Finally, Jack et al most recently and comprehensively assessed Achilles ruptures in the NFL using data on 95 players.9 Seventy-one players were able to return to competition (72.4%); a player’s ability to return to a certain level of performance depended in large part on the player’s position.

Achilles ruptures have been assessed in other sports, as well. Amin et al assessed 18 players from the National Basketball Association (NBA) who had Achilles ruptures over a 23-year period (1988-2011).10 The injuries had a profound negative impact on the athletes, as 39% were unable to return to competition, and those who did return had a significant decrease in both playing time and performance. Further data suggest Achilles tendon repair is associated with the lowest RTP rates among NBA players of any orthopedic surgical procedure.11

Other authors have assessed Achilles ruptures in Major League Baseball (MLB).12 Given the nature of the sport, the incidence of Achilles rupture is significantly lower than in sports such as basketball and football, which require frequent eccentric contractures. However, only 62% of MLB position players who sustained Achilles tendon ruptures were able to return to play.

A few studies from Europe have assessed athletes from other sports. Maffulli et al compiled data on 17 elite athletes from sports as diverse as badminton and martial arts, though most were soccer players.13 All athletes were able to return to competition after Achilles rupture, but one was not able to compete at the same level as before the injury. The authors did not assess performance capacity objectively; RTP was ultimately a binary variable. Additional research has found that Achilles ruptures are relatively uncommon in soccer, a somewhat unexpected finding, though there are limited data on postinjury performance in these patients.14

Synthesizing much of these data, Trofa et al assessed the major professional sports in the US for Achilles ruptures over a 24-year period.15 Only established professional athletes were included, and control players were used to assess the injury’s effect on the player’s career trajectory. Only 70% of athletes were able to return to play; those who did return to play did so at a lower level than matched controls one year after injury, but their level of play normalized relative to controls two years after injury.

Ryan Howard tore his Achilles tendon in 2011, while playing for the Philadelphia Phillies. (Photo courtesy of Wikimedia Commons.)

RTP strategies

Clearly, Achilles ruptures are severe injuries that significantly affect an athlete’s ability to function at a high level. The goal of clinicians and athletes alike is to try to minimize this impact.

One aspect of treatment that appears to lower the rate of rerupture among patients with this injury, whether the patient is treated operatively or nonoperatively, is early functional rehabilitation. There are now reams of data showing early weightbearing and early functional rehabilitation lead to both stronger new tendon formation and better ultimate functional outcomes.8-10,16 Many treatment protocols do not differentiate much between operative and nonoperative treatment when it comes to the rehabilitation progression. As a gross simplification, rehabilitation focuses on motion for roughly the first two months and thereafter on strengthening.

Some authors have suggested optimal RTP protocols for Achilles rupture patients.  Silbernagel and Crossley offered a possible starting point in their proposed program for noninsertional Achilles tendinopathy,17 primarily just by codifying a protocol and a proposed progression. Of course, Achilles tendinopathy, though related and on the same continuum of disease, is not the same as an Achilles rupture. Any protocol, however, should include some ability to assess where a patient is in their recovery relative to where they should be.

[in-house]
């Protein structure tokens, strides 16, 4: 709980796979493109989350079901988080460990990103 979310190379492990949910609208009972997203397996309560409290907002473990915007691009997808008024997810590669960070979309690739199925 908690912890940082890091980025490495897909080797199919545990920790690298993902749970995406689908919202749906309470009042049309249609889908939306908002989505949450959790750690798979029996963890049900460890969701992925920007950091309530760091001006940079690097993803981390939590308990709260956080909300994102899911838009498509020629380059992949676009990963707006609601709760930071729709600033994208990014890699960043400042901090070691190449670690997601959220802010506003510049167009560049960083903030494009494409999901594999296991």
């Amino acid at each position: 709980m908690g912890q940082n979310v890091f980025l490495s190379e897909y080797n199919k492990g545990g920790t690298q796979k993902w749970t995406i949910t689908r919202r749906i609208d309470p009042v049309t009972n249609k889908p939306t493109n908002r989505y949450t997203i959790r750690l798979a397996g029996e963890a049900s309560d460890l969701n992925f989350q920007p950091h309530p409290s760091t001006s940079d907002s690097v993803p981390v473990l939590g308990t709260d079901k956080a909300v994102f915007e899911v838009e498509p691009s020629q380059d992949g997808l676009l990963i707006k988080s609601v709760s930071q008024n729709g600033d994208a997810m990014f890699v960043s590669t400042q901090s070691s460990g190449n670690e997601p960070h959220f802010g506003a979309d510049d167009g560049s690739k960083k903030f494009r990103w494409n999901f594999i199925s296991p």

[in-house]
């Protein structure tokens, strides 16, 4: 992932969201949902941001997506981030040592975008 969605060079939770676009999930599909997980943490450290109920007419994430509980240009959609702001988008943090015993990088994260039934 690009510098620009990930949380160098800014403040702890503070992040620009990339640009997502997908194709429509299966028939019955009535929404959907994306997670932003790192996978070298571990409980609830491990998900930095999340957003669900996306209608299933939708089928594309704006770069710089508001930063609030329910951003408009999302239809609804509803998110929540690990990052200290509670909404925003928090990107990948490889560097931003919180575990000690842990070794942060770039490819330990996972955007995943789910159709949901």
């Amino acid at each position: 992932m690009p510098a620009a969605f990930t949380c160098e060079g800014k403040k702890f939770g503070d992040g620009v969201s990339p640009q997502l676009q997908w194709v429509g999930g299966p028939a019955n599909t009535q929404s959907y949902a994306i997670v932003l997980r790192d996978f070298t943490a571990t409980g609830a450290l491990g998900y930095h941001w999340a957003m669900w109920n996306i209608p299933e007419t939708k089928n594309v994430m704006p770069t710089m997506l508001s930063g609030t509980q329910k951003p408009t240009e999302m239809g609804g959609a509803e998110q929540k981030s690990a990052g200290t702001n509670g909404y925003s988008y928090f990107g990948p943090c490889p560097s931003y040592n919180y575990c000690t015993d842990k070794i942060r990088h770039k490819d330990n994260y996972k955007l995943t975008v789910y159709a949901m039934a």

Hansen et al noted that a patient’s Achilles tendon Total Rupture Score (ATRS) at three months postinjury could predict their ability to return to sports at one year.18 Establishing these objective benchmarks is a critical step toward being able to provide the most useful criteria for RTP.

Others have noted that men, patients with Achilles pain at rest three months after injury, and patients with lower physical functioning and calf endurance at six months all have delayed recovery of calf endurance at one year.19 Although these data may be skewed slightly, given the relative infrequence of Achilles rupture in women, Achilles pain at rest at three months could help identify those patients at risk for slower recovery so that additional interventions could be made to try to fortify their recovery and to adjust their RTP expectations.

Explicit criteria and protocols for RTP after Achilles rupture, however, are generally lacking. Fanchini et al offered a case report of an Italian professional soccer player as an example of a potential protocol.4 Indeed, this report mainly highlights the vast difference between the resources at the disposal of a pro athlete versus almost anyone else, as the attention paid to this one athlete—including hi-tech monitoring of training-load variables—is likely not possible for the overwhelming majority of the public or for most amateur athletes. Despite that, though, the case study does provide some sense of how the progression should work and what the stages of recovery are.

Summing up

There has been one systematic review with meta-analysis on this topic.20 The mean RTP rate across all included studies was about 80%. However, the authors noted the studies that were more objective about how RTP was defined (vs a binary did/did not return to play, or studies that did not describe the metrics used) were generally associated with lower RTP rates. Perhaps unsurprisingly, the analysis also found that measures used to evaluate RTP are variable and inconsistent.

Achilles tendon ruptures can be devastating injuries for athletes who require a long recovery, and may not allow them to achieve the degree of athletic prowess they had before the injury. The understanding of RTP following these injuries is in its infancy; as this understanding expands, the negative impact of these injuries may be lessened.

Turner Vosseller, MD, is an assistant professor of orthopedic surgery specializing in orthopedic foot and ankle surgery at Columbia University Medical Center/New York Presbyterian Hospital in New York City.

REFERENCES